(RNS) — As we mark International Holocaust Remembrance Day on Wednesday (Jan. 27), many will focus on the resurgence of anti-Semitism worldwide 76 years after the liberation of Auschwitz. This is more than appropriate: Though anti-Semitism in and of itself won’t lead to another genocide, we need reminders that the Holocaust would never have happened without the inculcation of anti-Semitic attitudes in Europe over many centuries.
At the same time, Holocaust remembrance should also take into account that things have improved since those dark days. The most overlooked change may be the transformation of the Catholic Church in its attitude toward the Jewish people.
If the Holocaust could not have happened without a culture of anti-Semitism, that anti-Semitism could never have reached the levels it did without the role of the Catholic Church. Through the centuries when the church was a dominant authority throughout Europe, church doctrine, literature and art presented the negative tropes about the Jews that would manifest as anti-Semitism: Jews as killers of Christ. Jews as evil. Jews as poisonously powerful. Jews as money hungry. Jews as disloyal.
The “Protocols of the Learned Elders of Zion” couldn’t have been believed without this history of church teachings.
That is why the evolution of church teaching and attitudes has been so transformative in Christian (not just Catholic) attitudes toward Jews. Beginning in the 1960s with the Second Vatican Council’s declaration, known as “Nostra Aetate,” the church explicitly rejected Jewish collective responsibility for the death of Jesus. The significance of this statement in improving the condition of Jews in Western countries can hardly be exaggerated.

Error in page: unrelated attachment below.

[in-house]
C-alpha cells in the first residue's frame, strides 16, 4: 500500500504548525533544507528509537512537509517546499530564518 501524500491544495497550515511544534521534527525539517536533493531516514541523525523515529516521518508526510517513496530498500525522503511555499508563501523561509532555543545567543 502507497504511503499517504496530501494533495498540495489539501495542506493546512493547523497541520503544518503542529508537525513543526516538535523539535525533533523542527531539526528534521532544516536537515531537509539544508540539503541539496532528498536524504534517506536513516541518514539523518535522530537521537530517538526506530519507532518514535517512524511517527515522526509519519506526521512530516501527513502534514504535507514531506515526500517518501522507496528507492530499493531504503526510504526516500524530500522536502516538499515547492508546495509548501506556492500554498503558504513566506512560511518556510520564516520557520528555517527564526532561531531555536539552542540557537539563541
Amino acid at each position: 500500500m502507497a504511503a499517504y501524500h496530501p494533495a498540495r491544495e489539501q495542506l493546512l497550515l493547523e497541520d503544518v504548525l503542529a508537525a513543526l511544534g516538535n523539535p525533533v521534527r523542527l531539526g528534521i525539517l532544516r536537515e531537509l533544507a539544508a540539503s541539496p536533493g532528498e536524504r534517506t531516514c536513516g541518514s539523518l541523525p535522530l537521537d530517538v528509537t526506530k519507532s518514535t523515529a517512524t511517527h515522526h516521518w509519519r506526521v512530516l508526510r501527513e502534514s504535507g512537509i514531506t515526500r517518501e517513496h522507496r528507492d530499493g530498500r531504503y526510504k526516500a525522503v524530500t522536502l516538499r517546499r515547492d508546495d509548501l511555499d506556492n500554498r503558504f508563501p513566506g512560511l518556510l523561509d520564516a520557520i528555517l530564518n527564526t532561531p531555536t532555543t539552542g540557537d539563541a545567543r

Not only are these ancient tropes banned from Catholic teaching today, but Catholic kids are not being exposed in such an authoritative manner to those anti-Semitic epithets that were so destructive.
The church has gone beyond “Nostra Aetate,” however, to make allies of the Jewish people and faith. Pope John Paul II was instrumental in his visits to synagogues and reinterpreting the New Testament to avoid the anti-Jewish implications that dominated for centuries. Pope Francis has prayed at the Western Wall and Yad Vashem, denouncing anti-Semitism, standing up for Jews when anti-Semitism occurs.
None of which is to say that there aren’t any outstanding issues. There still are questions about the role of Pope Pius XII during the Holocaust, some of which may be answered now that the Apostolic Archives for the period are now open to researchers. There isn’t sufficient acknowledgment within the church about the connection of its historic anti-Semitism to the Holocaust. And there still are issues that should be addressed about the church’s distinction between anti-Semitism and anti-Judaism.
But as a result of its transformation, in a world where anti-Semitism is resurgent — classically on the far right as well as in the guise of criticism of Israel on the left and in Islamist circles as anti-Zionism — the church has become part of the solution rather than part of the problem.
While the history of anti-Semitism in the Islamic world is in no way comparable to what Jews endured in the Christian world, one can only hope with the emergence of the Abraham Accords, signed with Israel and several Arab states, that a similar process will ensue in the Islamic world.
The leadership of Pope John Paul II made a difference in the 1980s. The leadership of the United Arab Emirates, not only in its normalization with Israel, but in its commitment to foster respect between Islam and Judaism, can make all the difference now.
These are hopeful notes at a time when so much seems to be falling apart.
(Ken Jacobson is deputy national director of the Anti-Defamation League. The views expressed in this commentary do not necessarily reflect those of Religion News Service.)